I am still alive, and actually doing just fine. I have no excuse as to why the long break from my writing. At times I feel like I am transforming so much that I cannot put it into words. I am both shocked that I am a doctor, and yet also quite comfortable making decisions in the middle of the night when paged by a nurse. I still have moments of self-doubt, and the moments of terror (am I doing the right thing?) are fewer and so much farther apart. That’s probably because I spend most of my time in the PM&R inpatient wards, where patients are learning to live with their new bodies, after spinal cord injuries, falls that caused broken bones, traumatic brain injuries, and cancer diagnoses. Most of the patients are pretty medically stable, otherwise they wouldn’t be on the rehabilitation floor, where they are expected to do 3 hours of therapy daily. But there are always surprises, patients who become unstable, and have to be transferred off to medical floors where they have closer supervision.
Though I no longer have to deal with the life and death decisions I had to make while an intern doing internal medicine, there is still a great amount of intensity involved when people’s lives are put into total upheaval with their loved ones having had a serious injury, like a spinal cord injury. I cannot even begin to imagine how a patient adjusts to being paralyzed, to having to learn how to live in a new body that you cannot control. All I can do as their physician is to give them the tools they need to take care of their body, and the words of encouragement to take care of their spirit. The mental strength to take each day as it comes has to come from inside of them, which I have seen varies from day to day, from week to week.
I myself have had a great transformation in my life, which is nothing in comparison to becoming paralyzed as one of my spinal cord patients, but it has shook me to my core, and caused me to think so much about what my priorities in life are. My father passed away several weeks ago, quite suprisingly, and quickly. I had a week to come to terms with the inevitable death that was approaching, before he peacefully passed. A week to spend with him, to rub his feet, run my hands through his incredible head of hair, and a week to visit with my siblings. It was the first time in 30 years all of my siblings had come together. And though that is really sad, I’m sure we’re not the only family that waits to reunite until a family member becomes ill. I see it all the time in the hospital. It was a bittersweet Christmas reunion for all of us, as we surrounded my father, loving him as he passed.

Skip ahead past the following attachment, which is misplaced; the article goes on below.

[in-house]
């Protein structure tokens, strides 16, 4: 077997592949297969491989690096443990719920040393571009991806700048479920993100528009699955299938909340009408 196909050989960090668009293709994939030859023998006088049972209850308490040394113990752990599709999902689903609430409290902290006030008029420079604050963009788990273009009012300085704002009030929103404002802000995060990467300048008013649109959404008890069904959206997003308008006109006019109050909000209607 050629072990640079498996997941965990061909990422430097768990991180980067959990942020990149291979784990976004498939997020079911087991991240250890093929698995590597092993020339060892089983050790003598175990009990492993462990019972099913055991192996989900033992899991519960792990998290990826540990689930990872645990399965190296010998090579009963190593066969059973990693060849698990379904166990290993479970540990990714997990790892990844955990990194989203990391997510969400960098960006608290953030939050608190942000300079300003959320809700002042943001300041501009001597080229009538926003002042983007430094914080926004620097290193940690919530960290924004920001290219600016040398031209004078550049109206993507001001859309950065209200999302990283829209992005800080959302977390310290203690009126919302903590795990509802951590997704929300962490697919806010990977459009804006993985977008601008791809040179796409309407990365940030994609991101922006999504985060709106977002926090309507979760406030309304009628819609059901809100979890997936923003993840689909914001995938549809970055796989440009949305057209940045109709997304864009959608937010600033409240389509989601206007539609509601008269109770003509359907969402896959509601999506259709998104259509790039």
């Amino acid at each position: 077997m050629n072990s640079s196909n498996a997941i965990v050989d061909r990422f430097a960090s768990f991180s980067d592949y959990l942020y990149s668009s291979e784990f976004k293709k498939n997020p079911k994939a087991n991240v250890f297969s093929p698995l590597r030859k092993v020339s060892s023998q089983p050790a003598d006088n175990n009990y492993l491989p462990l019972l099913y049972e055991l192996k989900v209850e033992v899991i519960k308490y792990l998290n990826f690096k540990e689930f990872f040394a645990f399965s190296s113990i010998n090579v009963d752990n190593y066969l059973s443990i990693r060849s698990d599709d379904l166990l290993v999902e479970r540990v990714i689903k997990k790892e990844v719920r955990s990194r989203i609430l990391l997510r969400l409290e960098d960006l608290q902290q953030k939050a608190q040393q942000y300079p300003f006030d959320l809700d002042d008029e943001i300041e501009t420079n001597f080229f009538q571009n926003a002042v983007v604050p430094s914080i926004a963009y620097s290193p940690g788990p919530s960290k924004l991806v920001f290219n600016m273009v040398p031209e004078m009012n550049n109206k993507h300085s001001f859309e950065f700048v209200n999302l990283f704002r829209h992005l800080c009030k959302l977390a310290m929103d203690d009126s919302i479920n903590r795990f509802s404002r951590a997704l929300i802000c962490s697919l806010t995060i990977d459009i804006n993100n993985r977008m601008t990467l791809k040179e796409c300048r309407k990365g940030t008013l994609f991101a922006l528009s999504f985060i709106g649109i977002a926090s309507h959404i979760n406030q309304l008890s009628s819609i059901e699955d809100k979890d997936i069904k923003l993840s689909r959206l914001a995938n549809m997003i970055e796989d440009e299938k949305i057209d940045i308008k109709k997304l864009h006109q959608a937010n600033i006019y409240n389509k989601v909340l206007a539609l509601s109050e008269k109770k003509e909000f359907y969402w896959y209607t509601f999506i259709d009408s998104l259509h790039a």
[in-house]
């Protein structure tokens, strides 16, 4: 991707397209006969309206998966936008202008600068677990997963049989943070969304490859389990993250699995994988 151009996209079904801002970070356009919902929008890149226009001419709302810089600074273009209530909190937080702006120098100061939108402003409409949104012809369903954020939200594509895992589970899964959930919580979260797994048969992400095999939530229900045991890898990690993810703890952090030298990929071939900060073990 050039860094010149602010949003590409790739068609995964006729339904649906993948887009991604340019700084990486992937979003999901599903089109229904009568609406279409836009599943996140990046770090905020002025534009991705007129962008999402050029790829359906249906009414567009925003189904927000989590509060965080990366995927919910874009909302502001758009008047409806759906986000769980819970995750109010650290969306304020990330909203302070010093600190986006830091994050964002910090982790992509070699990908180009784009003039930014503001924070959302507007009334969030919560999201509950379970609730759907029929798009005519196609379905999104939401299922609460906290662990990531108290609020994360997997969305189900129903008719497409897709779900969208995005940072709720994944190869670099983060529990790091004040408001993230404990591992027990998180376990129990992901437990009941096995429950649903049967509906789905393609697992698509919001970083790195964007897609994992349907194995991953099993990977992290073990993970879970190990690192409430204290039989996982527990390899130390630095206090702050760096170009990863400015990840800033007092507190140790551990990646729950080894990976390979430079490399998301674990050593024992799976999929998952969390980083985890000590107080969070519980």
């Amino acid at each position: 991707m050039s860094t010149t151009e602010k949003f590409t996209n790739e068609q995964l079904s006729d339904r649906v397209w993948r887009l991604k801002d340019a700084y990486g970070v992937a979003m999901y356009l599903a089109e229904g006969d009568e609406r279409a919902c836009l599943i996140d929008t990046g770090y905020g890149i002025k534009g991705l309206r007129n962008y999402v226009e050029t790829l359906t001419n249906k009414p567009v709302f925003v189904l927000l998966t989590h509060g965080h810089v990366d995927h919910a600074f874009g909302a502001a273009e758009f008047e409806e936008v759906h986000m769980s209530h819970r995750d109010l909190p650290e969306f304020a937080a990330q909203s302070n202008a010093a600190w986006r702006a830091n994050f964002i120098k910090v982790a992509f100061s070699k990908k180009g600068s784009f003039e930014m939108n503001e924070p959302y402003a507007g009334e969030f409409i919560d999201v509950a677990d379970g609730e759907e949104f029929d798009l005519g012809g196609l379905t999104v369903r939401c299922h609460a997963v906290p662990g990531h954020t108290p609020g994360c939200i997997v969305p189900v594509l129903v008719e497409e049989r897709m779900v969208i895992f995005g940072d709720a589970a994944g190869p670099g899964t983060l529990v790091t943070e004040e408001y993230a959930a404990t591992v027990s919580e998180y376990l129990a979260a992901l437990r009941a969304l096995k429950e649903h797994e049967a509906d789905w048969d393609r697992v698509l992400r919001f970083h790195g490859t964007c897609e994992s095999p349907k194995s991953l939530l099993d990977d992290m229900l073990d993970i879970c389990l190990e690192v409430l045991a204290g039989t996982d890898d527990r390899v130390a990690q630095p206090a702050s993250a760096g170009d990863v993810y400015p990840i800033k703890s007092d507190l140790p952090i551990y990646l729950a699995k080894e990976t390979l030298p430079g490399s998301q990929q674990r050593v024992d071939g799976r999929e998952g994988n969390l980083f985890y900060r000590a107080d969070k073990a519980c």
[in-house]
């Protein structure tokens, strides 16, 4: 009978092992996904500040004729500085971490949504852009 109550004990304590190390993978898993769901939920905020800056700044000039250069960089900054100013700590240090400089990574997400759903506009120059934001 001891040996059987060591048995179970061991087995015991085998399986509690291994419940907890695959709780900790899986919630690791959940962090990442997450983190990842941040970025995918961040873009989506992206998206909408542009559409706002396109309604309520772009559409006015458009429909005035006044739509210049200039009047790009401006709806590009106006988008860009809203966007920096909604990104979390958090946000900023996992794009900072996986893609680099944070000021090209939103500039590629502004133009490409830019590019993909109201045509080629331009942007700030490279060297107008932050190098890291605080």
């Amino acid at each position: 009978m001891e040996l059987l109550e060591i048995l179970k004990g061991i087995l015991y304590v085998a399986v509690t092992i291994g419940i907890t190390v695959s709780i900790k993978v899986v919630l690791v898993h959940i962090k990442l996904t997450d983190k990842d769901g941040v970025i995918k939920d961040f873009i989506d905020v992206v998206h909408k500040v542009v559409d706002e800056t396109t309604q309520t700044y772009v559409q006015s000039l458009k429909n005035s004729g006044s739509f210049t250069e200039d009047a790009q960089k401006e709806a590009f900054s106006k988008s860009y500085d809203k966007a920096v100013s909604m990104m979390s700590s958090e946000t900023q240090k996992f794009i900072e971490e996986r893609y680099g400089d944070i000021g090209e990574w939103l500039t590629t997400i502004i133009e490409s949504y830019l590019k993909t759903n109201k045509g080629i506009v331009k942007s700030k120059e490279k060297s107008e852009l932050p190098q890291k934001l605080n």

I returned to work, on the spinal cord unit, with a heavy heart, but also a greater appreciation for life, for family, and for the impact that illness has on a community of loved ones. I’ve realized that we all want the same things. To be loved, to be surrounded by family and friends, and to be healthy. I can only hope that in participating in the transition of my dad’s life from this one to the next, wherever he may be, I will learn to be a better physician, a better daughter, a better sister, a better wife, and most importantly, a gentler judge of myself. Thanks Dad for everying you taught me. I will continue to make you proud, as I strive to take wonderful care of my patients.